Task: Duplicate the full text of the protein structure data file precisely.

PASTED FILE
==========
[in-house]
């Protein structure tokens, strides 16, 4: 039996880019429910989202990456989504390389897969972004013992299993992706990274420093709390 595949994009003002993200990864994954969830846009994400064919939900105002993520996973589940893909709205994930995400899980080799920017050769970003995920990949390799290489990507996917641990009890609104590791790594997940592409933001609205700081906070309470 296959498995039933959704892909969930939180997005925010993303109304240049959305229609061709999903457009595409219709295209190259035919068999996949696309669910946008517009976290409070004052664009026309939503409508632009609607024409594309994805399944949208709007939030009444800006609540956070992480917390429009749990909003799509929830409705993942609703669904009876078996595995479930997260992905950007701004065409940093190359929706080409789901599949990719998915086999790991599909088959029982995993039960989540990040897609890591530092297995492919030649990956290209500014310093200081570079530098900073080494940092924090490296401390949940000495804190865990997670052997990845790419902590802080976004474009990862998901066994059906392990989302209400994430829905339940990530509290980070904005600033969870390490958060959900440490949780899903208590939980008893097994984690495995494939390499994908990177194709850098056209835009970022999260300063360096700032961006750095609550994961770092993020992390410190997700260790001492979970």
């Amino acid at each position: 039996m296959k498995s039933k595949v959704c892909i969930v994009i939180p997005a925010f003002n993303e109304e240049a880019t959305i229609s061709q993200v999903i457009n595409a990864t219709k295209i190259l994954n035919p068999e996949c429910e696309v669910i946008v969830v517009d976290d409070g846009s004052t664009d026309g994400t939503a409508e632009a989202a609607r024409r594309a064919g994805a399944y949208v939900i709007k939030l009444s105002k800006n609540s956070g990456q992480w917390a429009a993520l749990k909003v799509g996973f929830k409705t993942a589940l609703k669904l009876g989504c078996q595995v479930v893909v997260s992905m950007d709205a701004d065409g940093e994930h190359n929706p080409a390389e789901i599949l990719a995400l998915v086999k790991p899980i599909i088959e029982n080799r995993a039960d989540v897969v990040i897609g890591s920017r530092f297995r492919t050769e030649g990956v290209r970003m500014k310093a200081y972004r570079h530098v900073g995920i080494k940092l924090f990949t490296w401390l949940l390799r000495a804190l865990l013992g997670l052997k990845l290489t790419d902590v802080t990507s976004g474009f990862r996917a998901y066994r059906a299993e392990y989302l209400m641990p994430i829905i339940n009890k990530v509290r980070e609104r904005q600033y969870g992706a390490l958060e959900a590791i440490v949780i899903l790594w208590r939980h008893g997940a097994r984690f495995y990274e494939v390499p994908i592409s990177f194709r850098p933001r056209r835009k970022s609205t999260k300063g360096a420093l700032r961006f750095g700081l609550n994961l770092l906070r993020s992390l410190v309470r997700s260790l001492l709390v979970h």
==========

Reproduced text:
[in-house]
């Protein structure tokens, strides 16, 4: 039996880019429910989202990456989504390389897969972004013992299993992706990274420093709390 595949994009003002993200990864994954969830846009994400064919939900105002993520996973589940893909709205994930995400899980080799920017050769970003995920990949390799290489990507996917641990009890609104590791790594997940592409933001609205700081906070309470 296959498995039933959704892909969930939180997005925010993303109304240049959305229609061709999903457009595409219709295209190259035919068999996949696309669910946008517009976290409070004052664009026309939503409508632009609607024409594309994805399944949208709007939030009444800006609540956070992480917390429009749990909003799509929830409705993942609703669904009876078996595995479930997260992905950007701004065409940093190359929706080409789901599949990719998915086999790991599909088959029982995993039960989540990040897609890591530092297995492919030649990956290209500014310093200081570079530098900073080494940092924090490296401390949940000495804190865990997670052997990845790419902590802080976004474009990862998901066994059906392990989302209400994430829905339940990530509290980070904005600033969870390490958060959900440490949780899903208590939980008893097994984690495995494939390499994908990177194709850098056209835009970022999260300063360096700032961006750095609550994961770092993020992390410190997700260790001492979970």
């Amino acid at each position: 039996m296959k498995s039933k595949v959704c892909i969930v994009i939180p997005a925010f003002n993303e109304e240049a880019t959305i229609s061709q993200v999903i457009n595409a990864t219709k295209i190259l994954n035919p068999e996949c429910e696309v669910i946008v969830v517009d976290d409070g846009s004052t664009d026309g994400t939503a409508e632009a989202a609607r024409r594309a064919g994805a399944y949208v939900i709007k939030l009444s105002k800006n609540s956070g990456q992480w917390a429009a993520l749990k909003v799509g996973f929830k409705t993942a589940l609703k669904l009876g989504c078996q595995v479930v893909v997260s992905m950007d709205a701004d065409g940093e994930h190359n929706p080409a390389e789901i599949l990719a995400l998915v086999k790991p899980i599909i088959e029982n080799r995993a039960d989540v897969v990040i897609g890591s920017r530092f297995r492919t050769e030649g990956v290209r970003m500014k310093a200081y972004r570079h530098v900073g995920i080494k940092l924090f990949t490296w401390l949940l390799r000495a804190l865990l013992g997670l052997k990845l290489t790419d902590v802080t990507s976004g474009f990862r996917a998901y066994r059906a299993e392990y989302l209400m641990p994430i829905i339940n009890k990530v509290r980070e609104r904005q600033y969870g992706a390490l958060e959900a590791i440490v949780i899903l790594w208590r939980h008893g997940a097994r984690f495995y990274e494939v390499p994908i592409s990177f194709r850098p933001r056209r835009k970022s609205t999260k300063g360096a420093l700032r961006f750095g700081l609550n994961l770092l906070r993020s992390l410190v309470r997700s260790l001492l709390v979970h």